It’s a non-stop thrill-ride. The second one is just as focused and action-packed, but it also has a more sprawling and epic narrative and a much larger scale. From mid-riot prisons to noodle bars, every setting in The Raid 2 serves as the backdrop to a jaw-dropping action set piece.
5 Worst: Indiana Jones and the Kingdom of the Crystal Skull
There are a lot of reasons why Indiana Jones and the Kingdom of the Crystal Skull isn’t particularly beloved among the franchise’s fan base. There are far too many CGI monkeys, there’s a scene where Indy escapes a nuclear blast inside a refrigerator, and Transformers-era Shia LaBeouf appears in almost every scene.
The main reason is that, for many, it just doesn’t feel like an Indiana Jones movie. It suffers from the same problem as Taken 3. We can’t get invested in Indy slowly punching a Soviet officer or swinging on his bullwhip, because we’re just worried that Harrison Ford will do himself a mischief. How will Indiana Jones 5 turn out?
4 Best: Atomic Blonde
From the same team behind the blink-and-you’ll-miss-it gunplay in the John Wick franchise, Atomic Blonde stars Charlize Theron as a secret agent in Berlin, trying to navigate the madness of the Cold War in pursuit of a MacGuffin.
The espionage plot is just an excuse for brutally choreographed fight scenes. When Theron is punched in the face or kicked in the stomach, she has lasting bruises and cuts. The violence feels real; it’s not just Hollywood make-believe. One stairwell sequence in particular stands out and actually defines the whole movie.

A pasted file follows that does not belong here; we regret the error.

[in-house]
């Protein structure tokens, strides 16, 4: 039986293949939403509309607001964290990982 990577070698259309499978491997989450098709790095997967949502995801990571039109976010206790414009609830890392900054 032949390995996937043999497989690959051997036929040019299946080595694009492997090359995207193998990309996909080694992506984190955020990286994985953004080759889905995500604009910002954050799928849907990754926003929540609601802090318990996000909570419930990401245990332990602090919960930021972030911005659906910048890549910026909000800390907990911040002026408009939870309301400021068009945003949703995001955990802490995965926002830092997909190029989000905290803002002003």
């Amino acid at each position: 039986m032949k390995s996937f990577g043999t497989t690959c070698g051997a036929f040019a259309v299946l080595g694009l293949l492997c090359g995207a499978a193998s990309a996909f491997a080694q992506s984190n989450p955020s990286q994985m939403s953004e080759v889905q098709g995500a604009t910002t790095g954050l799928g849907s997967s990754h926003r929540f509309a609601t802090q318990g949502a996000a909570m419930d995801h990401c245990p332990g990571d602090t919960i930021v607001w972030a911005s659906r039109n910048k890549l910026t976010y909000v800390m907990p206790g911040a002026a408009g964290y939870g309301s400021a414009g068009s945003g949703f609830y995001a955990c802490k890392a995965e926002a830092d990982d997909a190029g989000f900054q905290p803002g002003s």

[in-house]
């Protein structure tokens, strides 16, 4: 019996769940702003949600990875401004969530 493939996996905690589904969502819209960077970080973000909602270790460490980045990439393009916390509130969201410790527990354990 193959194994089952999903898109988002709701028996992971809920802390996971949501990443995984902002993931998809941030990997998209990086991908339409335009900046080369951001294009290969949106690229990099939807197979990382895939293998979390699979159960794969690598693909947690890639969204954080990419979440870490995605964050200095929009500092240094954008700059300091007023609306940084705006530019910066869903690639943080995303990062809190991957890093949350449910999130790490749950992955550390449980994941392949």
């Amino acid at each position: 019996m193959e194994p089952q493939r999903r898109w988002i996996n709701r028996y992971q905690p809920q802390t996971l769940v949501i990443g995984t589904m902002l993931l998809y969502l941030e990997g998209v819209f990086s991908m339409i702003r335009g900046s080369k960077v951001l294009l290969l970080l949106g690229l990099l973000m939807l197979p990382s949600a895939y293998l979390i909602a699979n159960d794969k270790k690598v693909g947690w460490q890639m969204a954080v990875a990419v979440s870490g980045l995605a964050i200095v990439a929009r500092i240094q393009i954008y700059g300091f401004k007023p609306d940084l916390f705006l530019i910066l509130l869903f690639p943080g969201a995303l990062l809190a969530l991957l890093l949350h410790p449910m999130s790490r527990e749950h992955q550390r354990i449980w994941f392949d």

3 Worst: Transporter 2
The Transporter movies are primarily car action pieces, but there are plenty of fight scenes in them, and they’re sadly very disappointing. This is mainly down to how they’re structured, as opposed to the actual choreography. In so many scenes in the Transporter movies, especially the second one, Jason Statham will be surrounded by goons who all attack him one at a time.
While he’s fighting one of them, the others just stand there, and when he’s incapacitated that one, that next one steps in. Statham gives it his all and his fight scenes are pretty incredible, but this gets distracting quickly.
2 Best: Brawl in Cell Block 99
S. Craig Zahler has quietly established himself in the past few years as one of the freshest voices in film-making. He’s like Tarantino, but with grislier violence and less mainstream appeal. Brawl in Cell Block 99 is a modern-day grindhouse B-movie, starring a jacked-up Vince Vaughn as a prisoner who has to beat his way to the dirtiest, grimiest corners to save his wife from a sadistic villain.
The fight scenes in the movie are absolutely brutal, from faces being scraped off skulls to bones flying out of arms in a burst of blood. The choreography is intentionally messy, which makes the fights feel more realistic and horrifying.
1 Worst: Furious 7
The powers that be behind the Fast & Furious franchise made a smart move when they turned Deckard Shaw into a good guy, because it’s hard to root against Jason Statham. In Furious 7, he was the primary villain, and in the movie’s climactic sequence, he fights Vin Diesel’s Dom Toretto.
At the end of the fight, Toretto stomps the ground so hard that it starts to crumble around Shaw and tells Shaw, “the thing about street fights, the street always wins,” before the ground literally collapses beneath Shaw’s feet. All of the F&F movies are flashy and over-the-top, but this just took things too far.